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Testing libFLAC 1.2.1, it seems to transfer album art.

Oh, and if someone would still wonder about the OP's question: The Japanese (?) signs in the filenames will break a FOR /r %F IN (*.flac) DO command given in cmd.


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Phixion
post Oct 17 2011, 21:20
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I update all of my old FLAC files to the latest version.

Just select the tracks in foobar and convert to FLAC... you can do FLAC > FLAC.
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Heemlock
post Oct 18 2011, 12:30
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Hello!
Should i re-encode a libFLAC 1.1.3 encoded FLAC file to libFLAC 1.2.1 (the latest) with foobar2k?
Is there any benefit of doing this or should i leave it as it is?
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mjb2006
post Oct 18 2011, 13:05
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I don't see anything of note in the changelog between those versions. It's not like a lossy codec where the sound can change from version to version. The output is always the same, even if there are internal changes to the FLAC file's structure. There were improvements in the compression algorithms, but it's all backward compatible. And there was a security issue, but it only applies to decoding specially crafted FLACs. Nothing is wrong with the ones you created with 1.1.x. Recompressing would just be a waste of time.

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Heemlock
post Oct 18 2011, 17:54
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Thank You!
Well, only 6-7 albums are encoded with 1.1.3 and i can't re-rip because i don't have the CDs anymore so time is not an issue.
By the way recompressing a FLAC file of older version to a newer version is safe or can i damage the FLAC? I have tried it and all i saw was smaller file size which seems good to me.
Sorry for the questions, this is the first time i have heard about this kind of stuff.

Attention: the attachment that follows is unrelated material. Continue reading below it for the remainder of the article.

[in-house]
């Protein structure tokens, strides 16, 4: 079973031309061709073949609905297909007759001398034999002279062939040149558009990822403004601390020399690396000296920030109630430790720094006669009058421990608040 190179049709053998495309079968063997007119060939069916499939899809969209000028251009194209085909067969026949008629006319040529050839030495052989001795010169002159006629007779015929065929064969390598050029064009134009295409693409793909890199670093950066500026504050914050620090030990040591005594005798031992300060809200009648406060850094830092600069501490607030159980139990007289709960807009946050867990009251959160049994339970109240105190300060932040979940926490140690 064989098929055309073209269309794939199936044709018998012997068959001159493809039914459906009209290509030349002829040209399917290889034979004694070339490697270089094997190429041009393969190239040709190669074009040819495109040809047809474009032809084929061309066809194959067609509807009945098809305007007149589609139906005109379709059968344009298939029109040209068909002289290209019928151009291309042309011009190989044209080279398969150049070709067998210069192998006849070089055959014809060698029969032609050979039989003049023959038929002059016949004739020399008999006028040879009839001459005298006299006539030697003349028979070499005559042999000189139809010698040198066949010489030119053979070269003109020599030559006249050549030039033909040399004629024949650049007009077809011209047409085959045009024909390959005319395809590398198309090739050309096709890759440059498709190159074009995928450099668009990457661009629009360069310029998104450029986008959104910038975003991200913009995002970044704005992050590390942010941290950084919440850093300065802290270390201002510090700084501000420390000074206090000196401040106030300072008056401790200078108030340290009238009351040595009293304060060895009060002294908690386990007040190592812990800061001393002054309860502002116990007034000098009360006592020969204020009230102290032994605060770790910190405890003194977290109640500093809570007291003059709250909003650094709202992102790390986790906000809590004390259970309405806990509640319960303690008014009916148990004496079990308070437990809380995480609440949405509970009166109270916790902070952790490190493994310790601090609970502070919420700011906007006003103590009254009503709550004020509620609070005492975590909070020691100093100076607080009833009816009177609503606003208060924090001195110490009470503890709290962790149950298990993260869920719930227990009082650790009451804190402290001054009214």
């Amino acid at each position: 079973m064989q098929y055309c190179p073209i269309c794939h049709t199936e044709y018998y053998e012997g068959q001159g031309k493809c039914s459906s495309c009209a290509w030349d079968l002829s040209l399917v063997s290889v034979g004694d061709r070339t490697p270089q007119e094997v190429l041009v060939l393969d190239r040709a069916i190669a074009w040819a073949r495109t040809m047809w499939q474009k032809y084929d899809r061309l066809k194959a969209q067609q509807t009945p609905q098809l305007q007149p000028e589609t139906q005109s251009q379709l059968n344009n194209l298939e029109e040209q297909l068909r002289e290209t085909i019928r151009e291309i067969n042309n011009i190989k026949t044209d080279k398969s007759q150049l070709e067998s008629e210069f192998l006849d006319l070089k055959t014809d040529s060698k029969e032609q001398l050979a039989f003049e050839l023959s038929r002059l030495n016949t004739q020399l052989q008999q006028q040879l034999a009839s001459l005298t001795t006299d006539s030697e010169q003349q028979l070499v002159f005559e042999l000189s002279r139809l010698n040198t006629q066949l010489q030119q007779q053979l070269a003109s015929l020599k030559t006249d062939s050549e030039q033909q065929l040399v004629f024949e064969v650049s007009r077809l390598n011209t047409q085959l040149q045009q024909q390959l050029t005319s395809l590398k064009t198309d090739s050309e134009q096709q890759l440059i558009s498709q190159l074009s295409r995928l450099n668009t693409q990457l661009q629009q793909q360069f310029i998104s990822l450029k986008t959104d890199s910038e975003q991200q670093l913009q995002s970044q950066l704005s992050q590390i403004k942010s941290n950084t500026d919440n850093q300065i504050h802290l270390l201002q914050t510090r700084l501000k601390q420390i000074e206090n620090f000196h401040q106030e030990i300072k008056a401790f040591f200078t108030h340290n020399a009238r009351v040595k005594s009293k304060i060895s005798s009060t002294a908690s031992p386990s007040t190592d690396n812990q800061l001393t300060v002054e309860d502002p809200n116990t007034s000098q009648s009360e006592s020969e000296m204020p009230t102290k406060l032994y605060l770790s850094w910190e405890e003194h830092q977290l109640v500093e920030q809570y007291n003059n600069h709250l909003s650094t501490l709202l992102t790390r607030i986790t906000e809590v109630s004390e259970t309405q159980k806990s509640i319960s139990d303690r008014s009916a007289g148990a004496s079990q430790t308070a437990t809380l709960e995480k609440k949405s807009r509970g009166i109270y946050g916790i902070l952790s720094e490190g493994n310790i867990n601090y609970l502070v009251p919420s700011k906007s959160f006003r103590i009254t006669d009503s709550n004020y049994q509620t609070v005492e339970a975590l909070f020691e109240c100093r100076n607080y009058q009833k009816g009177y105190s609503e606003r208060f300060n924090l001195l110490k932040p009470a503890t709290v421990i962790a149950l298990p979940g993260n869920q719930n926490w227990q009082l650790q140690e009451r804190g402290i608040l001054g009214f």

This post has been edited by db1989: Oct 18 2011, 18:23
Reason for edit: deleting pointless full quote of last post
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greynol
post Oct 18 2011, 19:22
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If there's a problem with your computer then your files can be corrupted upon converting, so the safe bet is to leave them be. For those who would suggest using -V, it is not 100% fool-proof.


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Heemlock
post Oct 19 2011, 23:09
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Thanks greynol!
When i tried to re-encode one of my older FLAC album from 1.1.3 to 1.2.1 the re-encoded FLAC sounded/looked the same as the original to me, but it's size was 2-3MB smaller.
I don't think that there is a problem with my computer, but i think i will Archive my older FLAC albums as they are, i don't know how to spot corrupted files and i want to be safe.
Do you guys worry about older FLAC versions in your own files too, or am i overreacting? smile.gif
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Wombat
post Oct 19 2011, 23:36
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I only can think of one reason to worry about different versions of flac files.
There is flake, a compressor that creates flac files that can be used with a compression level up to 12. There are the recent GPU encoders from Gregory Chudov that use some of these features. From compression level 9 on it uses parameters that may create harder to decompress files as standard flac at its maximum of 8. I never liked that idea to much.
If you buy yourself a hardware player that natively decompresses flac you may run in problems with them.

I remember when playing with flake my old Squeezebox was not able to decompress flake encoded files compressed with level 10 and up. I don´t know of any older official flac version that created any trouble with this.
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Porcus
post Oct 20 2011, 13:14
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QUOTE (Heemlock @ Oct 20 2011, 00:09) *
When i tried to re-encode one of my older FLAC album from 1.1.3 to 1.2.1 the re-encoded FLAC sounded/looked the same as the original to me, but it's size was 2-3MB smaller.


It need not be due to the upgrade from 1.1.3 -- it could also be due to the files having been compressed in a faster mode, like -5 or -0. That is, it could have been a similar improvement for converting from 1.2.1 to 1.2.1 where you reencoded with -8 or --best.

According to the changelog, 1.2.x encodes like 1.1.4, which encodes better than 1.1.3, which is like 1.1.1.